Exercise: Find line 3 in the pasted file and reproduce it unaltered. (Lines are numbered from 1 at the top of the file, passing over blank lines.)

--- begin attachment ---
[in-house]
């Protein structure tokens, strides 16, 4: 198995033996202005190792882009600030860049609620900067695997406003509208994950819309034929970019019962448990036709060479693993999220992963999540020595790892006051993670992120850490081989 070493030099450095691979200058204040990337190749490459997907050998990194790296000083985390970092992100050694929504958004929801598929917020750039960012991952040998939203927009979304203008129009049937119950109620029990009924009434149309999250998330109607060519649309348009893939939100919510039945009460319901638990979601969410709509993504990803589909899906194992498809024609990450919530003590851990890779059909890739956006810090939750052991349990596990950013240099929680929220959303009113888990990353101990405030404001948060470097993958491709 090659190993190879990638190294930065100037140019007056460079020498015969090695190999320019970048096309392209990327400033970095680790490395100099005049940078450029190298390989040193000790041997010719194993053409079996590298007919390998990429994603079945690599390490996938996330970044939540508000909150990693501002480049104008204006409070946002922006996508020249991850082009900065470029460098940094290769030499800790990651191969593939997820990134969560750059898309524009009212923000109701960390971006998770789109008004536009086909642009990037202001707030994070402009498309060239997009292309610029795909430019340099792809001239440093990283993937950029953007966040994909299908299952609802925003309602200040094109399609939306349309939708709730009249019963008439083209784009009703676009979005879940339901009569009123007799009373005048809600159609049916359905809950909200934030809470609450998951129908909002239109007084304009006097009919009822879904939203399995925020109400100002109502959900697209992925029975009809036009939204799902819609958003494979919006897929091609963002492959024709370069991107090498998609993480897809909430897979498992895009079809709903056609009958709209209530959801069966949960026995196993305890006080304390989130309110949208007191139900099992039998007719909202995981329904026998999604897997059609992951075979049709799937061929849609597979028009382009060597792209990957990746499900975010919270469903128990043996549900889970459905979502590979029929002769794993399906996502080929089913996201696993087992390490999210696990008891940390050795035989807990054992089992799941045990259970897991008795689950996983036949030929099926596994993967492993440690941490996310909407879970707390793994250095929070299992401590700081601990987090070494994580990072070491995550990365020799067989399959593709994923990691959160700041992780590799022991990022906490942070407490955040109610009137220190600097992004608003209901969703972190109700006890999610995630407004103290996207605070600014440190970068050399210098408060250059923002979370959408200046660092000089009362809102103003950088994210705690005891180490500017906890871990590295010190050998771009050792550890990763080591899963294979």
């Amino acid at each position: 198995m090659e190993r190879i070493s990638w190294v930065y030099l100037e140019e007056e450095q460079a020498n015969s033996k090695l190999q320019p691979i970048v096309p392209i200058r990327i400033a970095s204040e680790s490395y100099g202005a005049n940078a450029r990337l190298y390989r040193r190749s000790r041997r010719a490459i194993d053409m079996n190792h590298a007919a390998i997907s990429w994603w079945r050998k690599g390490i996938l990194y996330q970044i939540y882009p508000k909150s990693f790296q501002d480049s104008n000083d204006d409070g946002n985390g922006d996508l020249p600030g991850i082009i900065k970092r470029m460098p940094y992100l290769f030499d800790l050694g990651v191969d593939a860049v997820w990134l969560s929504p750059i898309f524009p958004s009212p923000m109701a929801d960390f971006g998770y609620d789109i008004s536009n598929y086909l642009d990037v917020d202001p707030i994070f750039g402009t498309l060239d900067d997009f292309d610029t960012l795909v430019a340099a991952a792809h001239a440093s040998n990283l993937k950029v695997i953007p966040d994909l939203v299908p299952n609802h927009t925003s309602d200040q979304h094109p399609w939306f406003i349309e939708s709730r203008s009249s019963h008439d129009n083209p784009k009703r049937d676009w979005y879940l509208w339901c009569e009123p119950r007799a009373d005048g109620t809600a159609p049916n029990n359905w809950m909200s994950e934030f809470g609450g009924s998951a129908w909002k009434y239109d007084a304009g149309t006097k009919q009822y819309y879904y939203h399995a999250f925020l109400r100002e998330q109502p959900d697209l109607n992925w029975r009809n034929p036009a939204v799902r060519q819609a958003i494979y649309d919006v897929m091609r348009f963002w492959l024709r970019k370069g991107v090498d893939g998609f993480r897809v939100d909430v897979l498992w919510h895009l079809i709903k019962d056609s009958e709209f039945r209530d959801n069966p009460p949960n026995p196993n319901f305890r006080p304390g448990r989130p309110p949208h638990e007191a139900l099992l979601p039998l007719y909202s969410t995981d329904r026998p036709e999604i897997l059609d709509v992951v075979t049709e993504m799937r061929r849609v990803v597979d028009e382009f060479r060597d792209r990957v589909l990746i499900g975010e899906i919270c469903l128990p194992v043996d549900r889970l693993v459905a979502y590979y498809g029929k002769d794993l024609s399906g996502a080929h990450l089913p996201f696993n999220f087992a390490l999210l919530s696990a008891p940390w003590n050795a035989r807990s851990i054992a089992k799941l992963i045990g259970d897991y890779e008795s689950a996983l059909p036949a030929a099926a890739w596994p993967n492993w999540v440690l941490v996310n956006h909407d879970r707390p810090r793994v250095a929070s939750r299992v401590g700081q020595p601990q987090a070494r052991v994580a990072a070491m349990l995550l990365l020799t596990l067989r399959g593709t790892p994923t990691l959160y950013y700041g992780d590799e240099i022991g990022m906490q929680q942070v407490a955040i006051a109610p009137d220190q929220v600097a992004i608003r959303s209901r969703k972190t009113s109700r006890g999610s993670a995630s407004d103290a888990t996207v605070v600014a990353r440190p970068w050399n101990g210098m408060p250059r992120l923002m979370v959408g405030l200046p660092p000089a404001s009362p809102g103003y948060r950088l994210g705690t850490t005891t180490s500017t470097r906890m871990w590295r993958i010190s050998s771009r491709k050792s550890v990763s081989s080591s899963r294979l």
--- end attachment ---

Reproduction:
């Amino acid at each position: 198995m090659e190993r190879i070493s990638w190294v930065y030099l100037e140019e007056e450095q460079a020498n015969s033996k090695l190999q320019p691979i970048v096309p392209i200058r990327i400033a970095s204040e680790s490395y100099g202005a005049n940078a450029r990337l190298y390989r040193r190749s000790r041997r010719a490459i194993d053409m079996n190792h590298a007919a390998i997907s990429w994603w079945r050998k690599g390490i996938l990194y996330q970044i939540y882009p508000k909150s990693f790296q501002d480049s104008n000083d204006d409070g946002n985390g922006d996508l020249p600030g991850i082009i900065k970092r470029m460098p940094y992100l290769f030499d800790l050694g990651v191969d593939a860049v997820w990134l969560s929504p750059i898309f524009p958004s009212p923000m109701a929801d960390f971006g998770y609620d789109i008004s536009n598929y086909l642009d990037v917020d202001p707030i994070f750039g402009t498309l060239d900067d997009f292309d610029t960012l795909v430019a340099a991952a792809h001239a440093s040998n990283l993937k950029v695997i953007p966040d994909l939203v299908p299952n609802h927009t925003s309602d200040q979304h094109p399609w939306f406003i349309e939708s709730r203008s009249s019963h008439d129009n083209p784009k009703r049937d676009w979005y879940l509208w339901c009569e009123p119950r007799a009373d005048g109620t809600a159609p049916n029990n359905w809950m909200s994950e934030f809470g609450g009924s998951a129908w909002k009434y239109d007084a304009g149309t006097k009919q009822y819309y879904y939203h399995a999250f925020l109400r100002e998330q109502p959900d697209l109607n992925w029975r009809n034929p036009a939204v799902r060519q819609a958003i494979y649309d919006v897929m091609r348009f963002w492959l024709r970019k370069g991107v090498d893939g998609f993480r897809v939100d909430v897979l498992w919510h895009l079809i709903k019962d056609s009958e709209f039945r209530d959801n069966p009460p949960n026995p196993n319901f305890r006080p304390g448990r989130p309110p949208h638990e007191a139900l099992l979601p039998l007719y909202s969410t995981d329904r026998p036709e999604i897997l059609d709509v992951v075979t049709e993504m799937r061929r849609v990803v597979d028009e382009f060479r060597d792209r990957v589909l990746i499900g975010e899906i919270c469903l128990p194992v043996d549900r889970l693993v459905a979502y590979y498809g029929k002769d794993l024609s399906g996502a080929h990450l089913p996201f696993n999220f087992a390490l999210l919530s696990a008891p940390w003590n050795a035989r807990s851990i054992a089992k799941l992963i045990g259970d897991y890779e008795s689950a996983l059909p036949a030929a099926a890739w596994p993967n492993w999540v440690l941490v996310n956006h909407d879970r707390p810090r793994v250095a929070s939750r299992v401590g700081q020595p601990q987090a070494r052991v994580a990072a070491m349990l995550l990365l020799t596990l067989r399959g593709t790892p994923t990691l959160y950013y700041g992780d590799e240099i022991g990022m906490q929680q942070v407490a955040i006051a109610p009137d220190q929220v600097a992004i608003r959303s209901r969703k972190t009113s109700r006890g999610s993670a995630s407004d103290a888990t996207v605070v600014a990353r440190p970068w050399n101990g210098m408060p250059r992120l923002m979370v959408g405030l200046p660092p000089a404001s009362p809102g103003y948060r950088l994210g705690t850490t005891t180490s500017t470097r906890m871990w590295r993958i010190s050998s771009r491709k050792s550890v990763s081989s080591s899963r294979l």